The Japanese culture has ingrained a formal listening etiquette as part of everyday communication. It’s not easy to communicate with this formality as a foreigner. I struggled with the aizuchi technique for many years during an immersive time in Japan. It’s quite remarkable how the Japanese manage to get along based on their drawn-out listening culture: Link

I believe this explains how they seem to have less day-to-day friction versus the get-to-the-point American style. In America, listening with this kind of patience might not derive the kind of reaction expected in Japan. It might have negative repercussions since speed drives communication and decisions. Things often take much longer to get done in Japan. Quick responses, rapid conclusions, and immediate actions run counter to the Japanese way.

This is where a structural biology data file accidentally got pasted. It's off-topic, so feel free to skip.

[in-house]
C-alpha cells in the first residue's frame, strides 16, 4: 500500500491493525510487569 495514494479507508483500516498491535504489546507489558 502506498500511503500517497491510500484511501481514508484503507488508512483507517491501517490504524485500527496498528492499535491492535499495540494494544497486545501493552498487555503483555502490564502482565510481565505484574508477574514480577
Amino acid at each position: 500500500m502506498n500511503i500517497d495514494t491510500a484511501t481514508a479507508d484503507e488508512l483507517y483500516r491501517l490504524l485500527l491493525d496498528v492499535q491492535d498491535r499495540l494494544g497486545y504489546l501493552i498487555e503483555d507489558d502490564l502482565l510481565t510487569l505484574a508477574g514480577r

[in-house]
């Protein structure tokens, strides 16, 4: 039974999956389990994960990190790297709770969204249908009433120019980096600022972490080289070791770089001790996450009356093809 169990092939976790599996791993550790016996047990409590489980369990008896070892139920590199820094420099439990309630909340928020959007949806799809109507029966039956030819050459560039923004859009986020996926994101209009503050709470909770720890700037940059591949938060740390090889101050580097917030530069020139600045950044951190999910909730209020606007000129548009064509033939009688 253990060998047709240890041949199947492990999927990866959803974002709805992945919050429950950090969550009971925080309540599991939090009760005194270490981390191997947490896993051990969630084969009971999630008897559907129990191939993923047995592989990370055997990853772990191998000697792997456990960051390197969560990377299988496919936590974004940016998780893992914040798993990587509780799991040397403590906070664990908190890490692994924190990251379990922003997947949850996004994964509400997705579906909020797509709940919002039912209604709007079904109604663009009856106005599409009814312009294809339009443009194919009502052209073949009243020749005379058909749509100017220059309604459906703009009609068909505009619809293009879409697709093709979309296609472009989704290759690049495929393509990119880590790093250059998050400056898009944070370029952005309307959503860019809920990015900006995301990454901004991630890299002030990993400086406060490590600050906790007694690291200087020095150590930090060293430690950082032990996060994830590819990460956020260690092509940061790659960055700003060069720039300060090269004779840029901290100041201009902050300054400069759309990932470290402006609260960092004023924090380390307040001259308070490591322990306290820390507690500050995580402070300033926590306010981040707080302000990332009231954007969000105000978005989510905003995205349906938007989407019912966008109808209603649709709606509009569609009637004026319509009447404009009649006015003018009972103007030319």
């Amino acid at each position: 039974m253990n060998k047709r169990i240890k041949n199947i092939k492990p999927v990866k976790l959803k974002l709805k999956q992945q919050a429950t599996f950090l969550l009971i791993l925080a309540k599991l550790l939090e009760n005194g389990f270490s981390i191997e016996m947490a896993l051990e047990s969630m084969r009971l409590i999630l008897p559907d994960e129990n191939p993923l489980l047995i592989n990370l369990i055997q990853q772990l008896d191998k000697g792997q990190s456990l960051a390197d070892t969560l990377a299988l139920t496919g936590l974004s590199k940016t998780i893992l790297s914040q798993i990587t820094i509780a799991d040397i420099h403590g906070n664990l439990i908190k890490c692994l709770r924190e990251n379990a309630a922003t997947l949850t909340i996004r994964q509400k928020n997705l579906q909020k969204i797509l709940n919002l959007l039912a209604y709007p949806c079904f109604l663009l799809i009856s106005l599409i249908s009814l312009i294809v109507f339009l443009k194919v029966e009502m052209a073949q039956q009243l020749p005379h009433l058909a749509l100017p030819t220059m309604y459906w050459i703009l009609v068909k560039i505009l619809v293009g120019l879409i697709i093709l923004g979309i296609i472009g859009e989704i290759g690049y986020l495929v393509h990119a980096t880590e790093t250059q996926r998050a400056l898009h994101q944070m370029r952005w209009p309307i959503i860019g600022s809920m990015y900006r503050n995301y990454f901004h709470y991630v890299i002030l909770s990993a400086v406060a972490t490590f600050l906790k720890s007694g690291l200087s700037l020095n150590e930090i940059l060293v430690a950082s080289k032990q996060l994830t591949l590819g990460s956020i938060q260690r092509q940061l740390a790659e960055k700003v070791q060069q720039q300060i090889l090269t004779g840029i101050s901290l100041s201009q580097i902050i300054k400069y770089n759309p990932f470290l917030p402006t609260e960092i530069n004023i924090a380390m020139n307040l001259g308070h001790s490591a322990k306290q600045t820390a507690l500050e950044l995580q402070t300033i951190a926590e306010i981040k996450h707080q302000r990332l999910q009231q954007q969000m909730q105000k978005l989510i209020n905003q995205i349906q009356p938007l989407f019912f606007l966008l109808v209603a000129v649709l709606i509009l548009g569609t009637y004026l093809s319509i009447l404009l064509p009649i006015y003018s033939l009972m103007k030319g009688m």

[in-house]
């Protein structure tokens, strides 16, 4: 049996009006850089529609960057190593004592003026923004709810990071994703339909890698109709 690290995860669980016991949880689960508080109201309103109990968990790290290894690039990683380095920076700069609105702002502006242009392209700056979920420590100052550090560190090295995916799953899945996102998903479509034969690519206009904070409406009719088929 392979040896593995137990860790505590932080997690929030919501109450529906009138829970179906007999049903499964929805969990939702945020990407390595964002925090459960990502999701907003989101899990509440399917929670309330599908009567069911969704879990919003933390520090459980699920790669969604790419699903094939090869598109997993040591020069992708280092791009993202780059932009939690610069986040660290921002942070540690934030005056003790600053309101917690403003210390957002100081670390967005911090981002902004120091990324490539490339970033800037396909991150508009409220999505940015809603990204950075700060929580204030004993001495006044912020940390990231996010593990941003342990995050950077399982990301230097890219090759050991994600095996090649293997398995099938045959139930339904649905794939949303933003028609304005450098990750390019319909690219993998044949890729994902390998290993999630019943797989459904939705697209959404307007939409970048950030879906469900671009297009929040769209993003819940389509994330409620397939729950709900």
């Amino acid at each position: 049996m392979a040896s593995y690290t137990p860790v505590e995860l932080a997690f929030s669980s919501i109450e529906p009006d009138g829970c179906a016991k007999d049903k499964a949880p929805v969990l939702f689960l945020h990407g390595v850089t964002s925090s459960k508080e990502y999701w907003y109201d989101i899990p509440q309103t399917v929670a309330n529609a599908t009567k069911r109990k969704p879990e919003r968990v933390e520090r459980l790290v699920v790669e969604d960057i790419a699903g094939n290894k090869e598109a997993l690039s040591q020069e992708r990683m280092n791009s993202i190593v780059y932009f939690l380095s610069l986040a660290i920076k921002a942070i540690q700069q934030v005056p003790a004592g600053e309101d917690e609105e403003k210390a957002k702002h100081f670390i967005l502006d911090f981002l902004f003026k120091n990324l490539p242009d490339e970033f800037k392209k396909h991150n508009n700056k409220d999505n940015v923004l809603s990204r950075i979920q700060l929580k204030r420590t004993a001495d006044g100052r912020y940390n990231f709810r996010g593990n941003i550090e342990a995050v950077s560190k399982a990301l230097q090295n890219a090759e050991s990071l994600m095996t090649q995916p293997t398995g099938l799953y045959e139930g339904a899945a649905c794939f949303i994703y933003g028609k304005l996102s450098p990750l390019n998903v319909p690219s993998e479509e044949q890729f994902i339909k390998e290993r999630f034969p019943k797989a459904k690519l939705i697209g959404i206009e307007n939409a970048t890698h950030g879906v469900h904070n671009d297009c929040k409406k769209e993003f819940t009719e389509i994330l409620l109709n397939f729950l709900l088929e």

Aizuchi is not the way of a digital world, but it provides hope to a world consumed by imbalance and stress in human relationships. The rise of mindfulness and active listening in the Western world is largely derived from the Eastern world. A lesson in Aizuchi is ultimately a lesson in becoming a better listener for a hardcore Westerner like myself. I saw a peaceful society function in Japan. It won’t take a revolution to bring it back if more of us think like the Japanese.